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by Acotter on November 25, 2016
University of Guelph
2016 and a Liberal swinging government have provided the political equivalent of a subtweet aimed at the archaic ways in which our government includes the public in policy making decisions regarding climate action. The purpose of this article is to question the Liberal governments creation of an online forum for engaging a large section of the Canadian population including industry members, NGO’s, environmental groups, the private sector and the public at large.

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by Acotter on November 25, 2016
University of Guelph
2016 and a Liberal swinging government have provided the political equivalent of a subtweet aimed at the archaic ways in which our government includes the public in policy making decisions regarding climate action. The purpose of this article is to question the Liberal governments creation of an online forum for engaging a large section of the Canadian population including industry members, NGO’s, environmental groups, the private sector and the public at large.

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by LK1013 on November 25, 2016
University of Guelph
An article called, the “Impact of Muskrat Falls a Nova Scotia Problem, Protesters Say” by Rachel Ward of CBC news, touched on the ongoing dispute between Nova Scotia's Energy Department and environmentalists, indigenous groups, and citizen’s scientists who are worried about methylmercury leaking into the nearby watershed of the Happy Valley-Goose Bay area. Protestors are insisting that proper precaution procedures should be implemented to ensure that the reservoirs remain uncontaminated.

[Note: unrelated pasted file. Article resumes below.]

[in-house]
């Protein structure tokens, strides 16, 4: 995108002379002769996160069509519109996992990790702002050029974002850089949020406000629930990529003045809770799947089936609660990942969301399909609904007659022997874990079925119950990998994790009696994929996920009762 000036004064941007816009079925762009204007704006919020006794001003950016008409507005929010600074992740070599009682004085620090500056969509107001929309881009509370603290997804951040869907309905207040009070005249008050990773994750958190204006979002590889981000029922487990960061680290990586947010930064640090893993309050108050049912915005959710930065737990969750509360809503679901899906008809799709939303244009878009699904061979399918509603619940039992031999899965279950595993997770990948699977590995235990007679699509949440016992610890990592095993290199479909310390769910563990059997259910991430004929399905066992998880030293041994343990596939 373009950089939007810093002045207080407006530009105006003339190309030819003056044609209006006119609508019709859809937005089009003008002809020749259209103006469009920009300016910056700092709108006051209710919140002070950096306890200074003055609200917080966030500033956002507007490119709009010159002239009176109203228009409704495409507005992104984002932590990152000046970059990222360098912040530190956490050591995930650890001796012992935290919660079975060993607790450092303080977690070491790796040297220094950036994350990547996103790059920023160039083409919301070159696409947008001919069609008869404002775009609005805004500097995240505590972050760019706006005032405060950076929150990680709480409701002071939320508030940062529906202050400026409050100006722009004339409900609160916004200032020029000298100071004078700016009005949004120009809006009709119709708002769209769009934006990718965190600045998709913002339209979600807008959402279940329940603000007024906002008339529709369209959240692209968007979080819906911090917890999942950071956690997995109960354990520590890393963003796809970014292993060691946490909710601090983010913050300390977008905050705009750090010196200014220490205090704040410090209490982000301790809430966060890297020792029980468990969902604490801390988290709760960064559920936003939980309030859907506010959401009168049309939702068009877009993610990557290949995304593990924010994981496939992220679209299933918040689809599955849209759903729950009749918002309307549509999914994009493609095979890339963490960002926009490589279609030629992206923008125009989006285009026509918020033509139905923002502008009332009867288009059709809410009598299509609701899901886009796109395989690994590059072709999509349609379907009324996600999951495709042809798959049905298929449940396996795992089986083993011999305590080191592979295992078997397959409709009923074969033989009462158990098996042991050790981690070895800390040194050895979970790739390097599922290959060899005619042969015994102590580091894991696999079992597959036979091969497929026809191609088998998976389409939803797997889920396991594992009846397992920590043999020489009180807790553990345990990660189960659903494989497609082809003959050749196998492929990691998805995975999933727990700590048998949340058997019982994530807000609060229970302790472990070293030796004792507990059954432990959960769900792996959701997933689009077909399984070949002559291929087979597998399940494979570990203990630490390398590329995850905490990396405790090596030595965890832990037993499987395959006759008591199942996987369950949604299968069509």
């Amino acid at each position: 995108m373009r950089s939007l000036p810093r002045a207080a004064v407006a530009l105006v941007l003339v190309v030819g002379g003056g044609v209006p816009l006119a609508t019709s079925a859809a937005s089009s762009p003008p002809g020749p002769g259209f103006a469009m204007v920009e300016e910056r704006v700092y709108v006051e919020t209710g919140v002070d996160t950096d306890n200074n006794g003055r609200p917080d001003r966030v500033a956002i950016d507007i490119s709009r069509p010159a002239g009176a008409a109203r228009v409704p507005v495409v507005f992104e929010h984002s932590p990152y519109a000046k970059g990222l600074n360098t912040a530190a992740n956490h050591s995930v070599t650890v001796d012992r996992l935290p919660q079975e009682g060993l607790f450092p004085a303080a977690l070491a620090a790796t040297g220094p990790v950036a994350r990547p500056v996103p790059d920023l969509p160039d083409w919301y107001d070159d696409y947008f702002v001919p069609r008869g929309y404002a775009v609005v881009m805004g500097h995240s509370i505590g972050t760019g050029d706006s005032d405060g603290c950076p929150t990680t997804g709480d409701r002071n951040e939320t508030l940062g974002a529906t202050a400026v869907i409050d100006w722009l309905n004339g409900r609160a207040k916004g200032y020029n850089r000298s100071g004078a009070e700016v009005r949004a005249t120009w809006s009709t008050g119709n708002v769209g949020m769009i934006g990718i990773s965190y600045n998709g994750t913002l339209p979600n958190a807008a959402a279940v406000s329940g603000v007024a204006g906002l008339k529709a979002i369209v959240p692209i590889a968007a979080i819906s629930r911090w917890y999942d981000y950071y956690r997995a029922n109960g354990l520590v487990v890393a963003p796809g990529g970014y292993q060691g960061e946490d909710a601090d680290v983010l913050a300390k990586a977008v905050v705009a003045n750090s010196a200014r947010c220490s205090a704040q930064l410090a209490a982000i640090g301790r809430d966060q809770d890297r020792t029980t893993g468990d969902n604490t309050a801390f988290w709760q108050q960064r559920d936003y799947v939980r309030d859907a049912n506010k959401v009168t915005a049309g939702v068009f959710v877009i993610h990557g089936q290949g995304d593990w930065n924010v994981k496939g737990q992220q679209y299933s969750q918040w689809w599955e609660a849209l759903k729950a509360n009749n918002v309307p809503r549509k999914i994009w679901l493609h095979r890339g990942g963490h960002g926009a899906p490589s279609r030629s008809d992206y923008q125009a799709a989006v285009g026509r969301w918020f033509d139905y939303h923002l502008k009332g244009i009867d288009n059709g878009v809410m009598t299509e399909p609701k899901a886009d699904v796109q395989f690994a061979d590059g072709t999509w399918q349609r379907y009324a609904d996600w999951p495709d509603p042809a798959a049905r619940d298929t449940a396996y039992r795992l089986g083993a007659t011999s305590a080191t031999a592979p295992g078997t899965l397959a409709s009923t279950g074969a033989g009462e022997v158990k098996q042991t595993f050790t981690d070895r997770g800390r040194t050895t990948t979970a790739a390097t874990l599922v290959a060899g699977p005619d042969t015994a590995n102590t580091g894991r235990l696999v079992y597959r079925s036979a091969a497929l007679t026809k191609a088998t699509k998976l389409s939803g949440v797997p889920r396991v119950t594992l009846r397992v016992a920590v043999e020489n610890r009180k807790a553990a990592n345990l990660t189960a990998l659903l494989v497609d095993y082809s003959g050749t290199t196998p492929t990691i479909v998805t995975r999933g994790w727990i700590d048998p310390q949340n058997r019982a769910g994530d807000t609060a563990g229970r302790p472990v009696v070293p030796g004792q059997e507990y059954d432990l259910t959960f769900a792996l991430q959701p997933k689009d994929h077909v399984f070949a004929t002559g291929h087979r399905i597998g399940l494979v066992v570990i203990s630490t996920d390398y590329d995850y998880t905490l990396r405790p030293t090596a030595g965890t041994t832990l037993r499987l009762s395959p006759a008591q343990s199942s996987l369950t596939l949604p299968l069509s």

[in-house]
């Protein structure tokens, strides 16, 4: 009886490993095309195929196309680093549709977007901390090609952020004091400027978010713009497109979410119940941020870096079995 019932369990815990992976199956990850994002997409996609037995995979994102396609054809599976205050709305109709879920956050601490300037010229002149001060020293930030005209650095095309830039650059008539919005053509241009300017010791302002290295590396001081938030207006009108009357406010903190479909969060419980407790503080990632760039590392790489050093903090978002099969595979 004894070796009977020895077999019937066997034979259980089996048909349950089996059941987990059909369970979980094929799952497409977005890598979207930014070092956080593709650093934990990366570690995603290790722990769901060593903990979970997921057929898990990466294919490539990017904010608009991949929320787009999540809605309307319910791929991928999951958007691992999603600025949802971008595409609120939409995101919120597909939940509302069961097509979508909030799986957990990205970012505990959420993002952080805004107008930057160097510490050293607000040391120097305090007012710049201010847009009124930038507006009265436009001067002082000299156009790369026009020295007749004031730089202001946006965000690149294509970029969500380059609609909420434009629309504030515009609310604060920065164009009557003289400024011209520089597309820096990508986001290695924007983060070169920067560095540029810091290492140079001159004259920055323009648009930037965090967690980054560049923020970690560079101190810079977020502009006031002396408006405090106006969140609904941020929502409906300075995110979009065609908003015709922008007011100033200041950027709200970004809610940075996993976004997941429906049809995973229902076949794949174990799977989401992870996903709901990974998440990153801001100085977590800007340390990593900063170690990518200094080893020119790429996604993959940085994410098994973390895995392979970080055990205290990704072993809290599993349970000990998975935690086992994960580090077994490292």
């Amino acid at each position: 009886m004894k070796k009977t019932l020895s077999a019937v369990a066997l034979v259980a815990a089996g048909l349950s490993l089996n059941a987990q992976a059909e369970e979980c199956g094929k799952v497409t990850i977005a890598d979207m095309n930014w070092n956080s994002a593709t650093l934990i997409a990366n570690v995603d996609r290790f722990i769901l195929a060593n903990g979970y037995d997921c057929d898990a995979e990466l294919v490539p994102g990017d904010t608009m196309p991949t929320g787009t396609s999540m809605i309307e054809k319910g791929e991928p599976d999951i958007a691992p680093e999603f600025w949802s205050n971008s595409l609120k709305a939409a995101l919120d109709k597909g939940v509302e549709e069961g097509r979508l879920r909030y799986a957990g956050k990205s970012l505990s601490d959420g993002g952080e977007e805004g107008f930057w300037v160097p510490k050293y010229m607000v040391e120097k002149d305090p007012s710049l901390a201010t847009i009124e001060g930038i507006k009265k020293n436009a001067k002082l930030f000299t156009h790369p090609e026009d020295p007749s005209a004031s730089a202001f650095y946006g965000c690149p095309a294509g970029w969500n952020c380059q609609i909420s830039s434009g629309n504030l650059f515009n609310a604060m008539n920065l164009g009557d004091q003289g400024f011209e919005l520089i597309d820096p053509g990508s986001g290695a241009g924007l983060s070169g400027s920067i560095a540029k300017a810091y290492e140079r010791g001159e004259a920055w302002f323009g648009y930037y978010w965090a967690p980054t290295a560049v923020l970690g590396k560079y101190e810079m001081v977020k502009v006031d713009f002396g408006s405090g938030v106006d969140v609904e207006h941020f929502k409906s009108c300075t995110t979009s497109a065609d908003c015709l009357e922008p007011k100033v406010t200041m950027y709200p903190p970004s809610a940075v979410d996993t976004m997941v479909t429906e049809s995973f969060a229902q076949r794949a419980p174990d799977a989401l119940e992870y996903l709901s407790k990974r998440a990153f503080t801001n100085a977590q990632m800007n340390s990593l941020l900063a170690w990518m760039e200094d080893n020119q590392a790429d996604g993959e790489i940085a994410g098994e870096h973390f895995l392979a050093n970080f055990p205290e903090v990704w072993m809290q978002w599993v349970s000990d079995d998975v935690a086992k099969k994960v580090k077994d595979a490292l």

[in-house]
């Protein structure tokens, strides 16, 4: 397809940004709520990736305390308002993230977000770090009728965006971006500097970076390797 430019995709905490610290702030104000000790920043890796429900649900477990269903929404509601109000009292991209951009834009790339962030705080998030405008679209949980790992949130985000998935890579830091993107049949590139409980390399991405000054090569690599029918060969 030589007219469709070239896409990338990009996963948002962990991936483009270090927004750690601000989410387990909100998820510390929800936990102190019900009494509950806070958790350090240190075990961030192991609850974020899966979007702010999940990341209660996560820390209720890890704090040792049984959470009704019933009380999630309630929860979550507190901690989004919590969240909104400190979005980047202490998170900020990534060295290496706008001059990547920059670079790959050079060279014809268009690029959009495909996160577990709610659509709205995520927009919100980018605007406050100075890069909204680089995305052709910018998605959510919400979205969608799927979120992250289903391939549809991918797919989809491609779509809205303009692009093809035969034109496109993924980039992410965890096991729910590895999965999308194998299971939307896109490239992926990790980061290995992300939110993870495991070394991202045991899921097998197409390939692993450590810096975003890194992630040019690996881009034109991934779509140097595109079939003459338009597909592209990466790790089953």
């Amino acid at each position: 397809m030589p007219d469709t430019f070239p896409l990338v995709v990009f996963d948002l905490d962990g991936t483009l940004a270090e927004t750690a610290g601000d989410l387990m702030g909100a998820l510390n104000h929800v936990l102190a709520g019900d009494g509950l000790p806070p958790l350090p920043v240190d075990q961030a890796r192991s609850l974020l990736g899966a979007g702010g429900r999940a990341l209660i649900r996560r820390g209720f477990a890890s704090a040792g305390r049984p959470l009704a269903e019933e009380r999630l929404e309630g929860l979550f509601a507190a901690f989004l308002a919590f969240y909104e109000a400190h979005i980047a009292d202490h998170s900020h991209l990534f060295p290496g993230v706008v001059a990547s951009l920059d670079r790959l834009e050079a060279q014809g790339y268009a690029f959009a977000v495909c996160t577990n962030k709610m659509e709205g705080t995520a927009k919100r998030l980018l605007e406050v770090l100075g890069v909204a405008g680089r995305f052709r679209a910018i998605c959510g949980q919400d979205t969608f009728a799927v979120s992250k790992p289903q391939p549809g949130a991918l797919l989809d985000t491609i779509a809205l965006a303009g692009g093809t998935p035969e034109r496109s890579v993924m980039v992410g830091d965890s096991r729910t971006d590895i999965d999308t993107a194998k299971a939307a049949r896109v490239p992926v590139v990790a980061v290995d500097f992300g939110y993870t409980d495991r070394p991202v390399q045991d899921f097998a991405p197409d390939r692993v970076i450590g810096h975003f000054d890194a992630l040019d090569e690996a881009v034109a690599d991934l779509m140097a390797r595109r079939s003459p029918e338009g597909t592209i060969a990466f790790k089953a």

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by chauvin.m on November 25, 2016
University of Guelph
An article in CBC News by Paul Withers discusses a new tidal turbine that has been installed in the Bay of Fundy that is now delivering electricity to 500 homes. Initially, this seems to be great news, because Canada needs to increase its use of renewable energy in order to uphold our part of the Paris Agreement and investing in tidal energy is a good option as three oceans border Canada, providing easy access to a renewable resource. However, this may be more complex than simply installing turbines and letting them generate electricity.